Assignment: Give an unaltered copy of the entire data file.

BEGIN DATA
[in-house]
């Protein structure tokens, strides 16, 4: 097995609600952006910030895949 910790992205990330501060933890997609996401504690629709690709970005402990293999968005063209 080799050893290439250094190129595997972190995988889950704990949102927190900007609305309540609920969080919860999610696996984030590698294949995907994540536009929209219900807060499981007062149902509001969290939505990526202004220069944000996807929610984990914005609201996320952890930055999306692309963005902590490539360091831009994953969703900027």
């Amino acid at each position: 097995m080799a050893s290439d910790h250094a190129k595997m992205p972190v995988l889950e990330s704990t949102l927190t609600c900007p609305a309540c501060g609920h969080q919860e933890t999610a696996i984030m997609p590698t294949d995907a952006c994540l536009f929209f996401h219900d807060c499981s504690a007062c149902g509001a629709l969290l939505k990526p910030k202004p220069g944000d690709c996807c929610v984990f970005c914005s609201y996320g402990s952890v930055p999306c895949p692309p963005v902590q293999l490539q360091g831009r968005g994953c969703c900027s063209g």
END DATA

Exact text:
[in-house]
């Protein structure tokens, strides 16, 4: 097995609600952006910030895949 910790992205990330501060933890997609996401504690629709690709970005402990293999968005063209 080799050893290439250094190129595997972190995988889950704990949102927190900007609305309540609920969080919860999610696996984030590698294949995907994540536009929209219900807060499981007062149902509001969290939505990526202004220069944000996807929610984990914005609201996320952890930055999306692309963005902590490539360091831009994953969703900027």
């Amino acid at each position: 097995m080799a050893s290439d910790h250094a190129k595997m992205p972190v995988l889950e990330s704990t949102l927190t609600c900007p609305a309540c501060g609920h969080q919860e933890t999610a696996i984030m997609p590698t294949d995907a952006c994540l536009f929209f996401h219900d807060c499981s504690a007062c149902g509001a629709l969290l939505k990526p910030k202004p220069g944000d690709c996807c929610v984990f970005c914005s609201y996320g402990s952890v930055p999306c895949p692309p963005v902590q293999l490539q360091g831009r968005g994953c969703c900027s063209g």